Bourbon & American Whiskey's roots go back to the late 1700s, when westbound British, Irish and Scottish settlers started making whiskey in Kentucky. In 1964, the US Congress established federal regulations for producing the spirit. All American whiskeys are distilled from a fermented mash (mixture) of cereal grain and water without any coloring or flavoring additives. Unlike Scotch or cognac, American whiskey must by law be aged in new, charred oak barrels and no more than 160-proof (80% alcohol by volume). In order to be classified as "straight" whiskey, it must be aged for at least two years and unblended. American whiskey's entail: rye, rye malt, malt, wheat, bourbon, corn, and Tennessee whiskey, which is a special classification of Bourbon. Bourbon must be made from a mash that is at least 51% corn. The rest of the mash is made up of rye, wheat and/or malted barley. While most bourbon today is still made in Kentucky, it can legally be made anywhere in the United States. The spirit’s beautiful amber color comes from the wood that it's aged in for at least two years while the alcohol by volume climbs to a minimum of 40% (80-proof) before bottling.
Just as the name suggests, all Scotch Whisky (don't confuse it with Irish Whiskey or Bourbon Whiskey) originated in Scotland. The majority of whiskies are the product of a single distillery; however, Scotch Whisky is a blend of distilleries and be divided into two categories: Single Malt Scotch Whisky and Single Grain Scotch Whisky. How best to enjoy a good Scotch - The distilleries have done the blending for you! Enjoy the best Scotch on its own. Serving with ice should be avoided as flavors and aromas are instantly killed; your taste buds will be numbed and limit the flavors of the whisky.
Canadian Whiskey is a whiskey produced in Canada made generally with a blend of grains including corn, wheat and rye for flavor. They are generally lighter and smoother than other whisky styles; however, the best Canadian whiskey has a hint of the spicy, bitter-sweet character of rye, lightened with the blending spirit. Canadians still tend to order a “rye” and are typically served a Canadian Whiskey even though most have only a small amount of rye in the ingredient list. Try your favorite Canadian Whisky “neat” – just a splash of water and maybe a squeeze of lemon!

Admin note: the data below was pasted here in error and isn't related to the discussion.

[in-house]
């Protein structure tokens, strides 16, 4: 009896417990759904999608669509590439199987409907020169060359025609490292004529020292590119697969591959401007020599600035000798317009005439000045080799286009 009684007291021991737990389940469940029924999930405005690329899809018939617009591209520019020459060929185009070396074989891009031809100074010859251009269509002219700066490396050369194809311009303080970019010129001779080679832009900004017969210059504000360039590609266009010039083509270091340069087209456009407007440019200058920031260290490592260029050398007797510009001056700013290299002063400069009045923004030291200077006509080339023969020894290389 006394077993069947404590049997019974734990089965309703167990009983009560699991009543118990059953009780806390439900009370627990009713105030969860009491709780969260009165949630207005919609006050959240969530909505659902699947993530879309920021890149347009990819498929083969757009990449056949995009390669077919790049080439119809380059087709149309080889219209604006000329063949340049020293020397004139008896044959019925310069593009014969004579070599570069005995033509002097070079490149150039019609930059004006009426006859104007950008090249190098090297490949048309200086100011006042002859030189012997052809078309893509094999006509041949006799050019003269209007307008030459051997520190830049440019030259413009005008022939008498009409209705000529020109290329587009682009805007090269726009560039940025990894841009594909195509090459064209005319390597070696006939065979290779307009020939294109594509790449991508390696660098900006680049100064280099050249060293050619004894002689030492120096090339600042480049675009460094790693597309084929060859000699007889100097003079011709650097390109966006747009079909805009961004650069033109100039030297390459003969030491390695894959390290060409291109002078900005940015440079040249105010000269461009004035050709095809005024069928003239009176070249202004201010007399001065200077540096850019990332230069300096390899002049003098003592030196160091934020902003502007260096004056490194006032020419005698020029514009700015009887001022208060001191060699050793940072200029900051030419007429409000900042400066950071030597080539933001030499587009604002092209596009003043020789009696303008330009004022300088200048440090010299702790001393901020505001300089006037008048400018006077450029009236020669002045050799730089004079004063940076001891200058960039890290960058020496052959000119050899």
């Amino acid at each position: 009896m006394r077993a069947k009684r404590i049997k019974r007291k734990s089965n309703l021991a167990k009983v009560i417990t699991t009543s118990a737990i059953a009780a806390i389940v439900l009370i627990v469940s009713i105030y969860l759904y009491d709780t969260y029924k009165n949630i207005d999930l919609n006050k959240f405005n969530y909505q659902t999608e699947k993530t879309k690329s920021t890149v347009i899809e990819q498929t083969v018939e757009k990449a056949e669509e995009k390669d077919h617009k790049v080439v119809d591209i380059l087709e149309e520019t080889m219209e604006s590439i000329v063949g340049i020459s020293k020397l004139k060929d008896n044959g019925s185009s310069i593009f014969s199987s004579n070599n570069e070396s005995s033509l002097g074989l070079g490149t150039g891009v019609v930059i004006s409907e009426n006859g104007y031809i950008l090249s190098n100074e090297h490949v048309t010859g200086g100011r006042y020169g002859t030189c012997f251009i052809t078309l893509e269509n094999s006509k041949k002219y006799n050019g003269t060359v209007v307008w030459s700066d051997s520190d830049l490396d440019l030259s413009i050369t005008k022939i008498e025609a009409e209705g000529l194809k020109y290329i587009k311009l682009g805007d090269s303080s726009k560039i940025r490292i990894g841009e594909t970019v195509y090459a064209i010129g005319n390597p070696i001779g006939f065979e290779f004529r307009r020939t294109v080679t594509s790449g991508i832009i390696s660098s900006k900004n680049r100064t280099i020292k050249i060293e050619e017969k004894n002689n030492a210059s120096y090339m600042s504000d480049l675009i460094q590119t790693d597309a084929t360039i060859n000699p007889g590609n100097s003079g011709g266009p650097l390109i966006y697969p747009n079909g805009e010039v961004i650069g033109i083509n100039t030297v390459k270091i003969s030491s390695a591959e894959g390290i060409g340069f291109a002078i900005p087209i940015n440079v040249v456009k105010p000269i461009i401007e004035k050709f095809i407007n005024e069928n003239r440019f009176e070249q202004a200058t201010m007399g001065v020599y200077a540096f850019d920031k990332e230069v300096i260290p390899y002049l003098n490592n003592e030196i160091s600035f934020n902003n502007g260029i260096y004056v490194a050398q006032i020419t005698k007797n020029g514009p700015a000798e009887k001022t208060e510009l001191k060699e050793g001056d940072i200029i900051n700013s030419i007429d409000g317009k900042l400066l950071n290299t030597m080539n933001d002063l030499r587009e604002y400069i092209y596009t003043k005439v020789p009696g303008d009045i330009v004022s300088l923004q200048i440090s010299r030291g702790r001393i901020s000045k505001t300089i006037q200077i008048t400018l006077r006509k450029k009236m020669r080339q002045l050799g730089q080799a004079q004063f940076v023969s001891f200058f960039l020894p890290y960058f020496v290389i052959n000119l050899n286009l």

The very first identifiable vodka is said to have appeared in the 8th Century in Poland; however, it wasn’t until the 14th Century in Russia that the Vodka we now know truly became apparent. Vodka will have been distilled to a high strength then filtered through charcoal to remove impurities before bottling. Vodka requires a form of starch or sugar to be created which is typically found in the form of wheat, rye, potato or grapes. Generally, there are three styles of Vodka: Eastern Style - those from Russia and Poland tend to have more character and alcohol seems harsher. Western Style - smooth and neutral making them ideal for cocktails Flavored Vodka - These may be made with flavorings such as cranberry, blueberry and root beer.
Rum has a colorful history with being used as medicine, a commodity for trade and other times stood in for currency. Rum has its roots in the Caribbean Islands and was first devised by the Spanish with their vast source of sugarcane plantations. Most rum is made from molasses which is a by-product of sugarcane. Light rum tends to have a short fermentation which makes them slightly sweet and perfect for mixing. Dark rum is usually fermented longer and produces a richer spirit. All rum is clear after fermentation but Dark rum gets its color from aging in barrels or having caramel and sugar added. A rum rising in popularity is Spiced rum which gets much of its flavor from herbs and spices that steep into the rum. The most popular way to enjoy a Rum is the classic “rum and coke”; which many people may not know is technically called a Cuba Libre.
Tequila production is considered a fine art in Mexico and is increasingly popular worldwide. The base material for Tequila is the Blue Agave. As with all spirits, there are levels of quality and classification which Tequila has four: Silver (blanco) - produced in stainless steel and aged for less than 60 days. Normally used in fruit-based drinks and cocktails. Gold - almost always a mixto that has been colored with caramelized sugar pulp. Reposado (‘rested’) - aged in oak barrels for a minimum of two months, they gain complexity, color and a smooth texture. Mexico’s most popular tequila style. Añejo (‘old’) - aged in barrels for 18 months to three years for mixto ( if it doesn’t say 100% agave, it’s a mixto tequila) and up to four years for 100% agave.. Why not try tequila today!
Gin is a distilled neutral spirit that gets its distinct flavor from Juniper berries and an assortment of herbs and spices like anise, lime peel, saffron and many more. The spirit base of Gin is usually a grain like wheat or rye which gives it the light body. Gin makers have their own secret combination of herbs and spices which can range from four to over fifteen. Gin is gaining popularity with the revival of classic cocktails like the Gin and Tonic and the ever famous “shaken, not stirred” martini. Source Exploring the world of Wines and Spirits